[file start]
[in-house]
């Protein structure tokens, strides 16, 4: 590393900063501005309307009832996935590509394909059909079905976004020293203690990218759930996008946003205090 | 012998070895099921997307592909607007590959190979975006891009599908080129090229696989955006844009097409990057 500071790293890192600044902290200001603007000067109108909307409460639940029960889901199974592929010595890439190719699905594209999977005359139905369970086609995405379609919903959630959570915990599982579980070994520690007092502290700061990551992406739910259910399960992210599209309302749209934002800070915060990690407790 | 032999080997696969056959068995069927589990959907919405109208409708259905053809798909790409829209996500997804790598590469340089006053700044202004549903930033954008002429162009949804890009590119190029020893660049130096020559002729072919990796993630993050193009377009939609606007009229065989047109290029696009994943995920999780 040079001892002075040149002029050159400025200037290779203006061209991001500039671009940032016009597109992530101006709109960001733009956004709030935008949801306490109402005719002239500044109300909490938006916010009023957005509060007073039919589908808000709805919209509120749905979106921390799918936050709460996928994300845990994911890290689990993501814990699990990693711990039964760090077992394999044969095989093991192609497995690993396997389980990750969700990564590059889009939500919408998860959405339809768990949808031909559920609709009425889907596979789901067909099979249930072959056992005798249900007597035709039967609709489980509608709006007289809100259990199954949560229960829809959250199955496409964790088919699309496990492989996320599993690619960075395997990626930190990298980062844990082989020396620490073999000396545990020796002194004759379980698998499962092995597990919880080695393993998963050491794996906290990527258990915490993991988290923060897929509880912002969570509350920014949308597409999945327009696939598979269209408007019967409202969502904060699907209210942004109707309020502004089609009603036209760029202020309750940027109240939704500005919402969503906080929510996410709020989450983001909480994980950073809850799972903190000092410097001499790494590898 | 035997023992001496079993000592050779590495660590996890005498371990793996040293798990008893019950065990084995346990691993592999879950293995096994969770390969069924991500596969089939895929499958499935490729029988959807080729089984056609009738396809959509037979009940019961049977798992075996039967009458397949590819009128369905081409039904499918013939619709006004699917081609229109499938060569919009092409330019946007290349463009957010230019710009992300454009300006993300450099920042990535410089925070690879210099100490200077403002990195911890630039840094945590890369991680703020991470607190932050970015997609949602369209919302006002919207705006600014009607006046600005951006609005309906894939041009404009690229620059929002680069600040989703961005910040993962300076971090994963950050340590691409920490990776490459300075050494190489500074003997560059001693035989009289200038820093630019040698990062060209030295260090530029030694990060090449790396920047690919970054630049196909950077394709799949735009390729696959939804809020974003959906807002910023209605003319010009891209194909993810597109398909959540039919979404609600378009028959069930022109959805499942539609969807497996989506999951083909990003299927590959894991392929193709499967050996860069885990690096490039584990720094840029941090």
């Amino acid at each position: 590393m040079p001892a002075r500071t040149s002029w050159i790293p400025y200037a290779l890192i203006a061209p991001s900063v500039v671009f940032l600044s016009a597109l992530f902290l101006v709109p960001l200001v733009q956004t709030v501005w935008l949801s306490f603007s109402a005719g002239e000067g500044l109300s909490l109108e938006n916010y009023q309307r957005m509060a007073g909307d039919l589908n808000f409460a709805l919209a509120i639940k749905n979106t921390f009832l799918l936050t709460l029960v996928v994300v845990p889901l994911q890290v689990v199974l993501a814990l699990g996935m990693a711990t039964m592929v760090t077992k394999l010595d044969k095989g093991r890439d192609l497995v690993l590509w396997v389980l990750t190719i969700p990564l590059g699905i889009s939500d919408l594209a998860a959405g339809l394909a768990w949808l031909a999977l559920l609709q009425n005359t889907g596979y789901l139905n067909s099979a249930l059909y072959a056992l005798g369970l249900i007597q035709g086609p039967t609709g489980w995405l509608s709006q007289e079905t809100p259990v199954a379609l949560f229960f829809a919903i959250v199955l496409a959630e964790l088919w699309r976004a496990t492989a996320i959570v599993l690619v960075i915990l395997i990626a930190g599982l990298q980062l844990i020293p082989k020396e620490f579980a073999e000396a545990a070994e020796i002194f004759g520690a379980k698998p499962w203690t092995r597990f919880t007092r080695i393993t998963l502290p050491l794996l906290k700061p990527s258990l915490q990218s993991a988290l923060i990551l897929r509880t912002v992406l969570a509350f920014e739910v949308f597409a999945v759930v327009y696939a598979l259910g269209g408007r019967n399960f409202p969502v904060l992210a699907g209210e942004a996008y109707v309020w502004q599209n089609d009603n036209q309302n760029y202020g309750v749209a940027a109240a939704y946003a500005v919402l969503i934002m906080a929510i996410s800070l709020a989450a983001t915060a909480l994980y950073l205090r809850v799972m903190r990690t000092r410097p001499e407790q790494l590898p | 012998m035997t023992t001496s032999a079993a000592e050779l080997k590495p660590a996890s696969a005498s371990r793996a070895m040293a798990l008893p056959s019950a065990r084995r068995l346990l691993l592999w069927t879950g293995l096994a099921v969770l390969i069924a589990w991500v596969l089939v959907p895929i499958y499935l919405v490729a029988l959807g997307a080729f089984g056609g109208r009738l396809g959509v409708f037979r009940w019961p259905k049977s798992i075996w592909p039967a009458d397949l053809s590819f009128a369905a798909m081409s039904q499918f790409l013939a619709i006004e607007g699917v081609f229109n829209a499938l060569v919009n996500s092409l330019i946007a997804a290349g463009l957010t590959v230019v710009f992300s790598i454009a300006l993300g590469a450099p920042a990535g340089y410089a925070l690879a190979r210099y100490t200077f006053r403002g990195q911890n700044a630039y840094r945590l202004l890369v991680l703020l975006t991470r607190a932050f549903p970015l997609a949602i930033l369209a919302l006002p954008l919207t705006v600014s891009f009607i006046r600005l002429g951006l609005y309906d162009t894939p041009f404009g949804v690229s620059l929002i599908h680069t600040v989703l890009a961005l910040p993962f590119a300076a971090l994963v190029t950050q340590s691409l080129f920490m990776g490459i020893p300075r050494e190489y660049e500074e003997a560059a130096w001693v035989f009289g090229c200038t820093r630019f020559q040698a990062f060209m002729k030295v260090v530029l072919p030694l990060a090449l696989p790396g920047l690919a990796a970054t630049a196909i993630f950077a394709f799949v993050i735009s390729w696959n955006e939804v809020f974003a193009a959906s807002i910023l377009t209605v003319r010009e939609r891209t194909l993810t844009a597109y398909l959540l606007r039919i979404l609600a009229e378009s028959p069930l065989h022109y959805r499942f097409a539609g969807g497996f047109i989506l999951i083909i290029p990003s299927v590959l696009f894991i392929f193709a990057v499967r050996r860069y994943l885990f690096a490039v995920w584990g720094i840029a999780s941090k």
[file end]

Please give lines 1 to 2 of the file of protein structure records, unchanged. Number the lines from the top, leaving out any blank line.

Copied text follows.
[in-house]
């Protein structure tokens, strides 16, 4: 590393900063501005309307009832996935590509394909059909079905976004020293203690990218759930996008946003205090 | 012998070895099921997307592909607007590959190979975006891009599908080129090229696989955006844009097409990057 500071790293890192600044902290200001603007000067109108909307409460639940029960889901199974592929010595890439190719699905594209999977005359139905369970086609995405379609919903959630959570915990599982579980070994520690007092502290700061990551992406739910259910399960992210599209309302749209934002800070915060990690407790 | 032999080997696969056959068995069927589990959907919405109208409708259905053809798909790409829209996500997804790598590469340089006053700044202004549903930033954008002429162009949804890009590119190029020893660049130096020559002729072919990796993630993050193009377009939609606007009229065989047109290029696009994943995920999780 040079001892002075040149002029050159400025200037290779203006061209991001500039671009940032016009597109992530101006709109960001733009956004709030935008949801306490109402005719002239500044109300909490938006916010009023957005509060007073039919589908808000709805919209509120749905979106921390799918936050709460996928994300845990994911890290689990993501814990699990990693711990039964760090077992394999044969095989093991192609497995690993396997389980990750969700990564590059889009939500919408998860959405339809768990949808031909559920609709009425889907596979789901067909099979249930072959056992005798249900007597035709039967609709489980509608709006007289809100259990199954949560229960829809959250199955496409964790088919699309496990492989996320599993690619960075395997990626930190990298980062844990082989020396620490073999000396545990020796002194004759379980698998499962092995597990919880080695393993998963050491794996906290990527258990915490993991988290923060897929509880912002969570509350920014949308597409999945327009696939598979269209408007019967409202969502904060699907209210942004109707309020502004089609009603036209760029202020309750940027109240939704500005919402969503906080929510996410709020989450983001909480994980950073809850799972903190000092410097001499790494590898 | 035997023992001496079993000592050779590495660590996890005498371990793996040293798990008893019950065990084995346990691993592999879950293995096994969770390969069924991500596969089939895929499958499935490729029988959807080729089984056609009738396809959509037979009940019961049977798992075996039967009458397949590819009128369905081409039904499918013939619709006004699917081609229109499938060569919009092409330019946007290349463009957010230019710009992300454009300006993300450099920042990535410089925070690879210099100490200077403002990195911890630039840094945590890369991680703020991470607190932050970015997609949602369209919302006002919207705006600014009607006046600005951006609005309906894939041009404009690229620059929002680069600040989703961005910040993962300076971090994963950050340590691409920490990776490459300075050494190489500074003997560059001693035989009289200038820093630019040698990062060209030295260090530029030694990060090449790396920047690919970054630049196909950077394709799949735009390729696959939804809020974003959906807002910023209605003319010009891209194909993810597109398909959540039919979404609600378009028959069930022109959805499942539609969807497996989506999951083909990003299927590959894991392929193709499967050996860069885990690096490039584990720094840029941090």